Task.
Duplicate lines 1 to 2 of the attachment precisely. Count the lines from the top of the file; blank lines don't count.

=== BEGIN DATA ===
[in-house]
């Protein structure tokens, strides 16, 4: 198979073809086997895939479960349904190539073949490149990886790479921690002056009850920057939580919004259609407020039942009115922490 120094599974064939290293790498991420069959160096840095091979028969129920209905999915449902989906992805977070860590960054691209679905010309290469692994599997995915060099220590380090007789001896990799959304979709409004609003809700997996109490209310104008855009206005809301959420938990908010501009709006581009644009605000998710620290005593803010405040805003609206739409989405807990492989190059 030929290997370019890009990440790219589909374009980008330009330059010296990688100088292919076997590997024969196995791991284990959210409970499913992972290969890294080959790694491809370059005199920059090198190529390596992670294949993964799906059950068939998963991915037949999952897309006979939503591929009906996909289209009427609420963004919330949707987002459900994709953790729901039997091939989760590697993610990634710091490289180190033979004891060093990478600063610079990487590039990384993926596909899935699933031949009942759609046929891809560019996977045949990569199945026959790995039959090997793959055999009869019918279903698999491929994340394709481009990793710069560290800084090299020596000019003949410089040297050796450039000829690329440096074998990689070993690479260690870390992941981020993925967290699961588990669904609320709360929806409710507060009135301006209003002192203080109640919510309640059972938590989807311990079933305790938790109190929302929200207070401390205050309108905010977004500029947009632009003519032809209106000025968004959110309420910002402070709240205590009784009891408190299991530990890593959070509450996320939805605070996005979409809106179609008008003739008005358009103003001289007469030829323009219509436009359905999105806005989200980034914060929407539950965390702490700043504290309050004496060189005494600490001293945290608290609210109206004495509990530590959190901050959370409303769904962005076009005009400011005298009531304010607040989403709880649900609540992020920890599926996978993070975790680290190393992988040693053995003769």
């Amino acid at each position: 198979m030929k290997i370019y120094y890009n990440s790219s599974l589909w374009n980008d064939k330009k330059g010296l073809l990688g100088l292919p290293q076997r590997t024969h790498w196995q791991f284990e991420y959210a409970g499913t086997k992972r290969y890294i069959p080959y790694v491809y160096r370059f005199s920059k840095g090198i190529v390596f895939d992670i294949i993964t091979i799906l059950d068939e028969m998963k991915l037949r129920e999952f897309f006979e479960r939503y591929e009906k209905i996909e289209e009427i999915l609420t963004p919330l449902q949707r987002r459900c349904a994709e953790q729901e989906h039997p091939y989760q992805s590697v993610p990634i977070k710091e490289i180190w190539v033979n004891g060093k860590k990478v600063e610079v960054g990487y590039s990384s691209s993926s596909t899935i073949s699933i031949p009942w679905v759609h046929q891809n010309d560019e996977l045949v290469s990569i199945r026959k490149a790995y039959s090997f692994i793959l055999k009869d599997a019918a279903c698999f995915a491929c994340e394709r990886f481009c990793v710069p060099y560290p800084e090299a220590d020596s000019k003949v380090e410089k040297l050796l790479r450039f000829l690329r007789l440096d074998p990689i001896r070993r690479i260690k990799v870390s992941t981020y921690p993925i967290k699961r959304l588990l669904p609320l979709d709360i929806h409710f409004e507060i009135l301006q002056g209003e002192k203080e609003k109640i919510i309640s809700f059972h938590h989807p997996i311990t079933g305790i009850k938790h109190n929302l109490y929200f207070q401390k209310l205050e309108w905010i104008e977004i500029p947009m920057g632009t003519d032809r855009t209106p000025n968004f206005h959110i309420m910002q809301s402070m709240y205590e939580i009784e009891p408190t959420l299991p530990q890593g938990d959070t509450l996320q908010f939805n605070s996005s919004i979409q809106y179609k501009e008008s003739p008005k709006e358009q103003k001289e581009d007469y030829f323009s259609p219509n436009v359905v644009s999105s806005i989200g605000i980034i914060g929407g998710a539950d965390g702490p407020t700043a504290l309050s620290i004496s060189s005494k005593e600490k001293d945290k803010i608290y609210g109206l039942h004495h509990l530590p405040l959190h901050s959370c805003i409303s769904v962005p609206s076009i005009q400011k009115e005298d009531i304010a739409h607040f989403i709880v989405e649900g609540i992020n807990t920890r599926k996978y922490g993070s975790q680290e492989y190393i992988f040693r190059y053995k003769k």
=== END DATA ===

[in-house]
């Protein structure tokens, strides 16, 4: 198979073809086997895939479960349904190539073949490149990886790479921690002056009850920057939580919004259609407020039942009115922490 120094599974064939290293790498991420069959160096840095091979028969129920209905999915449902989906992805977070860590960054691209679905010309290469692994599997995915060099220590380090007789001896990799959304979709409004609003809700997996109490209310104008855009206005809301959420938990908010501009709006581009644009605000998710620290005593803010405040805003609206739409989405807990492989190059 030929290997370019890009990440790219589909374009980008330009330059010296990688100088292919076997590997024969196995791991284990959210409970499913992972290969890294080959790694491809370059005199920059090198190529390596992670294949993964799906059950068939998963991915037949999952897309006979939503591929009906996909289209009427609420963004919330949707987002459900994709953790729901039997091939989760590697993610990634710091490289180190033979004891060093990478600063610079990487590039990384993926596909899935699933031949009942759609046929891809560019996977045949990569199945026959790995039959090997793959055999009869019918279903698999491929994340394709481009990793710069560290800084090299020596000019003949410089040297050796450039000829690329440096074998990689070993690479260690870390992941981020993925967290699961588990669904609320709360929806409710507060009135301006209003002192203080109640919510309640059972938590989807311990079933305790938790109190929302929200207070401390205050309108905010977004500029947009632009003519032809209106000025968004959110309420910002402070709240205590009784009891408190299991530990890593959070509450996320939805605070996005979409809106179609008008003739008005358009103003001289007469030829323009219509436009359905999105806005989200980034914060929407539950965390702490700043504290309050004496060189005494600490001293945290608290609210109206004495509990530590959190901050959370409303769904962005076009005009400011005298009531304010607040989403709880649900609540992020920890599926996978993070975790680290190393992988040693053995003769």